After the Golden Age by Carrie Vaughn
Superheroes have been a part of our culture for decades. Figures such as Superman, Batman and Spider-Man are just as familiar to us as any legendary person out of actual history. And these mighty warriors have gained more fame in recent years as the film industry has updated them for the new millennium. Novels, too, have provided us with heroes to admire, and Carrie Vaughn’s newest book joins these ranks. After the Golden Age is a deeply affecting tale of the hero in each of us.
Celia West is an accountant, specializing in the kind of forensic work that helps bring criminals to justice. She lives in a modest apartment and appears to be, for all intents and purposes, normal. But she’s the daughter of Warren and Suzanne West, also known as Captain Olympus and Spark, Commerce City’s greatest superheroes. This makes Celia a favorite target for someone looking for a prime hostage.
But Celia’s efforts to stay out of the limelight are thwarted when her boss assigns her to the Simon Sito case. Sito, the Destructor, has a long and storied history with her family. Forced back into the world of the more-than-human, she is forced to confront—and answer for—secrets about herself that she’s long kept buried. And when her investigations turn up even more shocking secrets, she has to question almost everything that she’s known about the way her world works.
Before anything else, I have to admit that this novel puts me in mind of Pixar’s wonderful animated film The Incredibles, and in a very good way. Just as viewers got to know both Mr. Incredible and Bob Parr, so Vaughn shows readers both sides of all of the superhuman characters. The four main heroes of the Olympiad—Captain Olympus, Spark, Bullet and Dr. Mentis—have known Celia since her childhood, and thus the author is able to use her relationships with them to open a window into their dual natures.
This also gives Vaughn the opportunity to break a few stereotypes along the way: Captain Olympus, far from being a model of patience, has a truly nasty temper; Spark tends to cry when emotional; Bullet seems to be a bit goofy and laid-back; and Dr. Mentis is the most non-judgmental telepath I’ve ever seen. Far from ruining their “super” image, these flaws humanize them in ways that, again, make me think of The Incredibles. I will admit, Dr. Mentis quickly became my favorite character. Although he rarely gives away what he’s thinking, it’s that lack of judgment that makes him so easy to like.
Dr. Mentis may be my favorite, but that in no way diminishes my admiration for the author’s portrayal of Celia. Watching her struggles throughout the novel actually evoked sadness for me. Without giving too much away, Celia is forced to endure the pain of being judged for something that she did years before, with almost nobody taking into account the person that she had become between that event and the present-day of the story. It’s an all too common phenomenon, and Vaughn played it off so well that it’s impossible not to feel empathy for Celia. She’s a unique and complex “Everyman” character, and her actions remind us that we all have the capacity to be heroes in our own ways.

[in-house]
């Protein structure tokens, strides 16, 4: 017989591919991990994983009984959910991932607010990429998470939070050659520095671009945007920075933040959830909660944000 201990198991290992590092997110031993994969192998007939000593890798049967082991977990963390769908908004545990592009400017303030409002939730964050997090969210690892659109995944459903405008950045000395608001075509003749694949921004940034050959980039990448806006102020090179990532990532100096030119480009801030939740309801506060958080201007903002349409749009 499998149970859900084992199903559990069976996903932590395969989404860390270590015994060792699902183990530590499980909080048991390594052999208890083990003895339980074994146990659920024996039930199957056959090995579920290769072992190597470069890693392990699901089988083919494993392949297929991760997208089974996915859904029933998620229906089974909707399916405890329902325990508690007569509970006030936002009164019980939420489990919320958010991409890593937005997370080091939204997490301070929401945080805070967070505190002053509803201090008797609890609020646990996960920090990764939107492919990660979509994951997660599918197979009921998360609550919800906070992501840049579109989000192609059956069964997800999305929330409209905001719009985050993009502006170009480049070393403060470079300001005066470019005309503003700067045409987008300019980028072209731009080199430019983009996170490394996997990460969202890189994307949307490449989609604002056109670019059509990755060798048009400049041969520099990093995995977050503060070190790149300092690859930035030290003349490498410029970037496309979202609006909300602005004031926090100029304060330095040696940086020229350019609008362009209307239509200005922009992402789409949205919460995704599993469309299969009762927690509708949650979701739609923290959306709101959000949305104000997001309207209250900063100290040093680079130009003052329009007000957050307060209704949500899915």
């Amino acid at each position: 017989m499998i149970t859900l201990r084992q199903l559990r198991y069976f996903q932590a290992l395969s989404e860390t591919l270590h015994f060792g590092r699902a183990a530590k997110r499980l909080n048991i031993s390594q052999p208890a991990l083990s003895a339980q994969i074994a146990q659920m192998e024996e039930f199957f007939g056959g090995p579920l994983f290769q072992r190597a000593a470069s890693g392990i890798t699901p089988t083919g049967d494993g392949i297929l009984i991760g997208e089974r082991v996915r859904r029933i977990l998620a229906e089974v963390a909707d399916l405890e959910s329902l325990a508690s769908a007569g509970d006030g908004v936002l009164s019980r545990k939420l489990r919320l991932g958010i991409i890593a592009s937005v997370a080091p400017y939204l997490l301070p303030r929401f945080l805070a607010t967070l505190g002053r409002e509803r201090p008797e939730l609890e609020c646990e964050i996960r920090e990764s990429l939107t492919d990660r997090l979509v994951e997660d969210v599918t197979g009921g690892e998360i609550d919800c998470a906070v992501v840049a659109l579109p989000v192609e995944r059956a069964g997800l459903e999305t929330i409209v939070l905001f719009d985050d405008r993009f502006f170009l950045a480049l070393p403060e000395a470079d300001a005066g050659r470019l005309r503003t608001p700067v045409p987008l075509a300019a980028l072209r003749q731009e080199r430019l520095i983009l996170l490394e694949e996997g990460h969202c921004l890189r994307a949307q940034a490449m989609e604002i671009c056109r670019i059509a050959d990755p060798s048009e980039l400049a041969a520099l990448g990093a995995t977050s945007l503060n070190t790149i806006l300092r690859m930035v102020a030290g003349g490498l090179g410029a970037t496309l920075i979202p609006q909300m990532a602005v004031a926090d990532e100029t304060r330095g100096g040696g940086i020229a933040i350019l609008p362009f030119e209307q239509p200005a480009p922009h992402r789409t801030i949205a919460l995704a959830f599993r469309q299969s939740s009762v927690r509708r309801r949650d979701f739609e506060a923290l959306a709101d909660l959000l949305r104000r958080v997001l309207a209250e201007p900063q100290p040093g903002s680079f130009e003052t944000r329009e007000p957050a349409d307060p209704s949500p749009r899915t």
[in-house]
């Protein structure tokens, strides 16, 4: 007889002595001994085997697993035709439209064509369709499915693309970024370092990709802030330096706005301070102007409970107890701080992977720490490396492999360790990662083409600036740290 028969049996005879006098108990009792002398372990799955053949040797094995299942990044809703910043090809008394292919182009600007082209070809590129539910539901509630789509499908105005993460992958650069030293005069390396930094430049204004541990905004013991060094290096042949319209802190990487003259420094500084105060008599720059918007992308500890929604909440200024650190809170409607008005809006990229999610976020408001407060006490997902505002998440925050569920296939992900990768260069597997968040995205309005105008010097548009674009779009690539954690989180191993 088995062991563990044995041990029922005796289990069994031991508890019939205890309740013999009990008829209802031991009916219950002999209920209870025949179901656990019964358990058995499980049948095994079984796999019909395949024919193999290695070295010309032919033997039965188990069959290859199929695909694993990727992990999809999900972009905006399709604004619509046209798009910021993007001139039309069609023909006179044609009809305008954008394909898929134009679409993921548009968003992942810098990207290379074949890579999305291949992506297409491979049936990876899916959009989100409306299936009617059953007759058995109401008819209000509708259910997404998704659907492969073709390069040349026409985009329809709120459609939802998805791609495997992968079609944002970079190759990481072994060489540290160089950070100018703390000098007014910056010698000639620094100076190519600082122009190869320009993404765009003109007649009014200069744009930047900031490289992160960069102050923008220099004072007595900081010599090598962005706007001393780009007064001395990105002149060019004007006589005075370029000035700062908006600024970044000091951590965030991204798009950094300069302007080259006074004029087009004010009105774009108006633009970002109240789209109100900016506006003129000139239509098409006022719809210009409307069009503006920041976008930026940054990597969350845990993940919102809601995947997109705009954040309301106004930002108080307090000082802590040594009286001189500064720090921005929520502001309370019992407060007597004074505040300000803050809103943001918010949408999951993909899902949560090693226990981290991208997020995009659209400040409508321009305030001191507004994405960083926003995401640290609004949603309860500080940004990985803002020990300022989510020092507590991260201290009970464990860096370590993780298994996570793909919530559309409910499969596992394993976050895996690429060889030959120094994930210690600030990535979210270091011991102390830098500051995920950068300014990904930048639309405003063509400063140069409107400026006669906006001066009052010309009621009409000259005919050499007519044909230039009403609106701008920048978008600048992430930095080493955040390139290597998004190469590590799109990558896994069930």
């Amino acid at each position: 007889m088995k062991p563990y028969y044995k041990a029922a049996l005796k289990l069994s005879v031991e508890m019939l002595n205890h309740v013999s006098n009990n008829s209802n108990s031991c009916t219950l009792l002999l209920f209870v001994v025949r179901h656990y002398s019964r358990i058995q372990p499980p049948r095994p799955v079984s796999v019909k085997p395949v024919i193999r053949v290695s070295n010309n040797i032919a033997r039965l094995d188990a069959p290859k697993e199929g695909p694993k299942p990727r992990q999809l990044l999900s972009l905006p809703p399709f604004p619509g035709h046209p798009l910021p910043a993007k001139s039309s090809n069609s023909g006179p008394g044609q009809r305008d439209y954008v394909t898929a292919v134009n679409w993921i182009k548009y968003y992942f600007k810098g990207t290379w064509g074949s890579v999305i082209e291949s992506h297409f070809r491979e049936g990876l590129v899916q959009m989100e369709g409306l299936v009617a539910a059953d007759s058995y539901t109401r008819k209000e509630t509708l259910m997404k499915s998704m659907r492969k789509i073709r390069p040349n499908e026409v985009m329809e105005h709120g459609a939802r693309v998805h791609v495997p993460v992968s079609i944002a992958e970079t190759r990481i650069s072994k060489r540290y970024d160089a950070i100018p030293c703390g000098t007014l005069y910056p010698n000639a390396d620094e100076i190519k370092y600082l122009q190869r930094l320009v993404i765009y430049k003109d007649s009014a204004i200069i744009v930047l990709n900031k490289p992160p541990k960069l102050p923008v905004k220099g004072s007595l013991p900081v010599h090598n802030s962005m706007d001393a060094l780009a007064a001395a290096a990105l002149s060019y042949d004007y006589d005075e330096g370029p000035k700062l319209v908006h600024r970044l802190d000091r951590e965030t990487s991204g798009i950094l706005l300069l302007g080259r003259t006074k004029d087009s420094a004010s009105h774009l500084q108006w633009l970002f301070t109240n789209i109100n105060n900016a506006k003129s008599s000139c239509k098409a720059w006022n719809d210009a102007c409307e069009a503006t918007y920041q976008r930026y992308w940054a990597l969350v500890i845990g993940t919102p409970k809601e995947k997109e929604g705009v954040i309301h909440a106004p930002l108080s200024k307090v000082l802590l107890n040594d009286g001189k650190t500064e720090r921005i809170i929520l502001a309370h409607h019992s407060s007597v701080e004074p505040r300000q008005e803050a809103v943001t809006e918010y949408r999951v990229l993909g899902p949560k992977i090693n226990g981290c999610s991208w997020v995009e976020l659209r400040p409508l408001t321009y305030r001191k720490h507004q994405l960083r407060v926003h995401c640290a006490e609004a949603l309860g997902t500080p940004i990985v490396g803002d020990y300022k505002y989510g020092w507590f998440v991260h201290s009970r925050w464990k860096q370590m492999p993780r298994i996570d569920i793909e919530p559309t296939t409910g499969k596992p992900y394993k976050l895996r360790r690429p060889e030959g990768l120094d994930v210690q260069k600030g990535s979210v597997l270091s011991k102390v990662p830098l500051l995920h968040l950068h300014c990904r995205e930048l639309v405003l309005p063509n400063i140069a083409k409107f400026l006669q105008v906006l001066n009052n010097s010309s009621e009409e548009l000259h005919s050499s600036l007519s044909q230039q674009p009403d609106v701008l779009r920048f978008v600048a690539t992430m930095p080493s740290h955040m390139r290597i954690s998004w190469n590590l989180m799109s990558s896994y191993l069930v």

I was a little surprised at the direction that the plot went, but that’s because the dust jacket text made it sound like the uncovering of Celia’s secret was the crux of the story. But that reveal happens fairly early on, and the novel begins to delve deeper into events around Celia’s current situation. This is hardly a flaw, as the jacket text shouldn’t reflect on the story, but it did give me a moment of “Wait a second…” as things were revealed far faster than I was expecting.
But the plot that fills the space is satisfyingly action-packed, if a bit easy to predict in spots. I had suspicions early on as to who the bad guys were, and I was right, although I didn’t see the direction that said bad guys would go. And there are enough twists and turns as events play out that the novel doesn’t lag.
If the characters put me in mind of The Incredibles, the novel as a whole brings to mind the direction that most superhero stories have taken: watching our traditional heroes faced with an ever skeptical world. This novel eschews the simplicity of former years, where Superman would save the day and be applauded for doing so, and instead embraces the aura of The Dark Knight and the television show Heroes. The admiration is there, but tinged with the sense of entitlement that people are shown to feel towards their idols—“Either you perform to our expectations or we won’t support you anymore”. It’s lightly felt in After the Golden Age, but there are enough hints of it add an air of gentle melancholy to the Olympiad and their growing trials.
While I love Vaughn’s Kitty Norville novels, she has written something truly memorable in After the Golden Age. Without sinking to the gritty depths that some other tales have, Vaughn guides us through a realistic story of superheroes and those who are closest to them. Thrilling and affecting by turns, After the Golden Age showcases Vaughn’s considerable writing skills and provides readers with a memorable novel that you’ll want to read over and over again.